#1: Vegetative Apical Growth
Index & Bookmarks
Click HERE to return to the Factfile List
In many species, there is little difference in the apparent rate of vegetative cell division on opposite sides of the shoot apex. Most apices exhibit high rates of cell division and growth rate in the apical regions of the shoot apex itself. However, it has been suggested that increased growth does not change the shape or size of the apex itself during primordium differentiation. This suggests that the main cause of the formation of the leaf primordium could be related to the change in the direction rather than the rate of cell division. As we will see later on, it has now been shown that plasmodesmal regulation plays an important part in this process. This page is linked to The Black Box.htm, which explains how plasmodesmata may be involved in gating (opening, or closing) stomata, thus allowing or stopping signals between particular groups of cells.
The apex must be able to bulge out at the site of leaf initiation. The removal of constraints and restrictions (changing communication patterns for example can be set up by gating plasmodesma open or closed) which can thus result in the ability of the apex to develop in a multidirectional way.
|Thus for a leaf to be able to form at all the
epidermis must be
capable of controlled and regulated processes that will enable the
surface to deform, and these process must be coupled with an associated
increased plasticity of the surface. Deformation and plasticity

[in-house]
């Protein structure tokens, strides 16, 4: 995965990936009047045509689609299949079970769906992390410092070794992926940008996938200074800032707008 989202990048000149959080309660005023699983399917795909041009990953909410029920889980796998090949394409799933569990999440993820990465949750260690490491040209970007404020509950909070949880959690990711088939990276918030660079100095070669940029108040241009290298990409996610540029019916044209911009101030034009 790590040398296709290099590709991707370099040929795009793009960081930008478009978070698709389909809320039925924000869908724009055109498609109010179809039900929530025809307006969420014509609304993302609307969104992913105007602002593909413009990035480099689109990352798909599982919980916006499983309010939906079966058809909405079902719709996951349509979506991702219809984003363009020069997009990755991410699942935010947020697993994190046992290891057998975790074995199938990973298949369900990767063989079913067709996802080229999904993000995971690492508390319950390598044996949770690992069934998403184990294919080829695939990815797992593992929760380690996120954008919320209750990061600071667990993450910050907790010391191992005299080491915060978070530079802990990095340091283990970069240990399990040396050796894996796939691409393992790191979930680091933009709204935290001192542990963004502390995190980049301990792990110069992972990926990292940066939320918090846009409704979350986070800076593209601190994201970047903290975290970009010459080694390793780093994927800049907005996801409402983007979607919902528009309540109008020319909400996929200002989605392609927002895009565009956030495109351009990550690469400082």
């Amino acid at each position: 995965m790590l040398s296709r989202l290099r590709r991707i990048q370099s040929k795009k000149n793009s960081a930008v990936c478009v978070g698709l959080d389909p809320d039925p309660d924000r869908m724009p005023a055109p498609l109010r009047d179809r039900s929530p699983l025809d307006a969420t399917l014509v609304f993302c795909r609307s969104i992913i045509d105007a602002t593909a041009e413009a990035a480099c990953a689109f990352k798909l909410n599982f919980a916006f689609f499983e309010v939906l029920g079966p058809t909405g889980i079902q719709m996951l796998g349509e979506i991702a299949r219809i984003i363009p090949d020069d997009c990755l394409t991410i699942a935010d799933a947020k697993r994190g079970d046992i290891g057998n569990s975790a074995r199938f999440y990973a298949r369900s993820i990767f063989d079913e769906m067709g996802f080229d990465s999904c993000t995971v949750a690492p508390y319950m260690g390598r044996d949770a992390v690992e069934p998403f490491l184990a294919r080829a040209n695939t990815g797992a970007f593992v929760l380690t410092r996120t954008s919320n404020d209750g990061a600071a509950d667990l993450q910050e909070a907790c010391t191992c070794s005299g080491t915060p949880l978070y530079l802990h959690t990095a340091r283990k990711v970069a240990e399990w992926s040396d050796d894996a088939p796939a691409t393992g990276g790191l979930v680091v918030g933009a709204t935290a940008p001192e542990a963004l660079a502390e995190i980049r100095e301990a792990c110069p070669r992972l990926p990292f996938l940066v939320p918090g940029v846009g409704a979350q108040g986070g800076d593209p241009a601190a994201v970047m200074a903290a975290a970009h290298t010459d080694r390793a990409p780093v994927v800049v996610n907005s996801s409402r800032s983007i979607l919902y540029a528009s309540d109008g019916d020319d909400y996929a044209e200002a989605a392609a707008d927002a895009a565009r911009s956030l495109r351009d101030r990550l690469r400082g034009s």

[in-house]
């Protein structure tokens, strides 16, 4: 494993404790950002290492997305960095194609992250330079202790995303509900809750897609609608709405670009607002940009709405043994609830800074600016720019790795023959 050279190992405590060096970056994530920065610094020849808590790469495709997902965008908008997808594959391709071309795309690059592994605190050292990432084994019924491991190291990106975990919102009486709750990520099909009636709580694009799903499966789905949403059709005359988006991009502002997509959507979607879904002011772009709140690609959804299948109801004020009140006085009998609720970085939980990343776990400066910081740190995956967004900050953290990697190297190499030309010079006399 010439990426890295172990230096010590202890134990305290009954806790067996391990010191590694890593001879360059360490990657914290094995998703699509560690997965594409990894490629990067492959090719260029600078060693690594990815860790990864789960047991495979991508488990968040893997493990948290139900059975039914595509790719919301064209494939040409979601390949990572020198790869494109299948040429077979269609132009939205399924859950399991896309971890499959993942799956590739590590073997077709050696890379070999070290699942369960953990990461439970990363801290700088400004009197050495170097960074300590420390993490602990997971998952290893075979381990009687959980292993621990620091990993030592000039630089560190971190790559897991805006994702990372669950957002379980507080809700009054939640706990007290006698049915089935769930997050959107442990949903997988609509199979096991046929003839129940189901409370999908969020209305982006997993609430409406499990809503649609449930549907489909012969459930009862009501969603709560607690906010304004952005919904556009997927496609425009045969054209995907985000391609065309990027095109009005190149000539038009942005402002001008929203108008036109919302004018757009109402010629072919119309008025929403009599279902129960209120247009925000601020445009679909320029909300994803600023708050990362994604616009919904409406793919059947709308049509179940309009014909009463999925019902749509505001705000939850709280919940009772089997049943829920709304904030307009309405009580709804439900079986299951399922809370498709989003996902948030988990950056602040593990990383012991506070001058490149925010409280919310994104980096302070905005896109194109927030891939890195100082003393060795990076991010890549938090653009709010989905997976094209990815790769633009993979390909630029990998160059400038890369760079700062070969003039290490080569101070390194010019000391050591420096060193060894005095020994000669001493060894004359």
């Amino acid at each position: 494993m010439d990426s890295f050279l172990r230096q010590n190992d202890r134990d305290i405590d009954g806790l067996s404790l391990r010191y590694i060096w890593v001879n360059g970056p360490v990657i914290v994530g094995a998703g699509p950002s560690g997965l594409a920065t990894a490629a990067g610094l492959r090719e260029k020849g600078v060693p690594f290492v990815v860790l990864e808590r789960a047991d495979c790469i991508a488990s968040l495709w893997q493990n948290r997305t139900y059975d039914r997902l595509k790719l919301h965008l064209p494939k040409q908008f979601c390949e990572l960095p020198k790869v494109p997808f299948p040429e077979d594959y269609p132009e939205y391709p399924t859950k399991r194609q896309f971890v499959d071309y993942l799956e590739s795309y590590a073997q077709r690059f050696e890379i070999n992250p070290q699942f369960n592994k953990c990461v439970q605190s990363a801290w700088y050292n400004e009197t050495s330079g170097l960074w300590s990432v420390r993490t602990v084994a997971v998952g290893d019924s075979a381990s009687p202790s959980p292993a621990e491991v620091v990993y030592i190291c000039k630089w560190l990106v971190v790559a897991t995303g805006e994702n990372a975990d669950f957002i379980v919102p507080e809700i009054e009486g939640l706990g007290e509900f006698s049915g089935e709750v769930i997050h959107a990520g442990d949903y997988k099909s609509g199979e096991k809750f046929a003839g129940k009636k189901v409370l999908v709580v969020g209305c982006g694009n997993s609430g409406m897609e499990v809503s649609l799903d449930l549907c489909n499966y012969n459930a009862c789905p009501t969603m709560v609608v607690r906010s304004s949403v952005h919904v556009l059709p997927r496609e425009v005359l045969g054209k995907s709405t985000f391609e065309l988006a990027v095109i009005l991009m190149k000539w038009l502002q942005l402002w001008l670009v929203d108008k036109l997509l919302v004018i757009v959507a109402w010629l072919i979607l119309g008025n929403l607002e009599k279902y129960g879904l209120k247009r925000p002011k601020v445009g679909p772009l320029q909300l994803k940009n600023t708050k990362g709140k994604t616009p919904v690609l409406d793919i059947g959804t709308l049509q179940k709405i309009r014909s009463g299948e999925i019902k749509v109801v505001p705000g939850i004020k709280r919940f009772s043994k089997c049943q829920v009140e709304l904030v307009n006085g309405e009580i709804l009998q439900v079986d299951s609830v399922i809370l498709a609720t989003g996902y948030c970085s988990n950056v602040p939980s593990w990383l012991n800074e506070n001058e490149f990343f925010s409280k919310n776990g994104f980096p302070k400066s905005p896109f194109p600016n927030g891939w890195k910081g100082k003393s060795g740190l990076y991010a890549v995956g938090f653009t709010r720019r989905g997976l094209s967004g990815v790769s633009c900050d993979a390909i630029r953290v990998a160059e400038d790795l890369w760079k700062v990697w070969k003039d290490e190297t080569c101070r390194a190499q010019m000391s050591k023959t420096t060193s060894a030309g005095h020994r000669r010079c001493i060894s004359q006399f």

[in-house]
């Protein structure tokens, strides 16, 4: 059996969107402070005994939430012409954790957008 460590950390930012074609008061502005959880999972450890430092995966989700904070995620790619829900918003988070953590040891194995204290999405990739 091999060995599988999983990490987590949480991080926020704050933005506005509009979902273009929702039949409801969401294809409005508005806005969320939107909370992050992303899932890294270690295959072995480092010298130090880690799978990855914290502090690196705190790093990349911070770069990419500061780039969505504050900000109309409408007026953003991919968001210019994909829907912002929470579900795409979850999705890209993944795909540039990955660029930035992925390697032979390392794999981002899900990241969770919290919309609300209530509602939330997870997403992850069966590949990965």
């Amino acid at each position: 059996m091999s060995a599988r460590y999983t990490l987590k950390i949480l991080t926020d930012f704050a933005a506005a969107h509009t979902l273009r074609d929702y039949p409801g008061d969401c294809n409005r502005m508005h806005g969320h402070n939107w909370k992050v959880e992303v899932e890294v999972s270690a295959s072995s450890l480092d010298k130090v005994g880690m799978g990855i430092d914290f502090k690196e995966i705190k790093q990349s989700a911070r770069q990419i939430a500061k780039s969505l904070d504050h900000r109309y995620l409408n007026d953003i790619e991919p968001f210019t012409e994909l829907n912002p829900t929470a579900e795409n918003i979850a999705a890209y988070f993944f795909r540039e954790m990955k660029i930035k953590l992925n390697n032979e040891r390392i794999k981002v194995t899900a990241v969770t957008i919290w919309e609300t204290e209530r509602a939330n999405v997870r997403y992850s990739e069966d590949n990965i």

are essential irrespective of the plane of orientation of the microfibrils within the
walls of the underlying epidermal and sub-epidermal
cell layers and irrespective of the growth rates
of the underlying cells. Without periclinal cell division at the early stages
of primordium development, bulging would not be possible.
The occurrence of periclinal cell divisions, coupled to an appropriate cell division rate at the potential leaf primordium site are regarded as prerequisites for leaf formation. Plasticity and deformability are essential for the formation of a primordium as well. Changes in microfibrillar orientation may facilitate the change in growth direction and may help to determine the shape of the emergent organ when it starts to form.
An obvious candidate for the role of outer restraining layer, must be the protoderm which, even at this stage, has thickened outer wall layers. In addition, the protoderm responds positively to changes in the endogenous auxin concentration. Leaf primordia thus form at discontinuities within the cellulose re-enforcement pattern within the protoderm of the shoot apex.
Positioning of Leaf Primordia.
Whatever the mechanism of primordium initiation and formation, it must account not only for exactly how the primordia are formed, but also to when and where they are formed within the shoot apex. Studies clearly indicate that leaf primordia are formed only at the side of the apex, never on top or near the apex of the primordium itself. Phylotaxis, or the the arrangement of primordial tissue and hence leaves on the stem, is under strong genetic control (see Hofer and Ellis, 1998).
Various growth promoters and inhibitors have been shown to have an effect on the initiation, shape, size and position of leaf primordia, as well as on the general and specific structure of the shoot apex as well. As examples: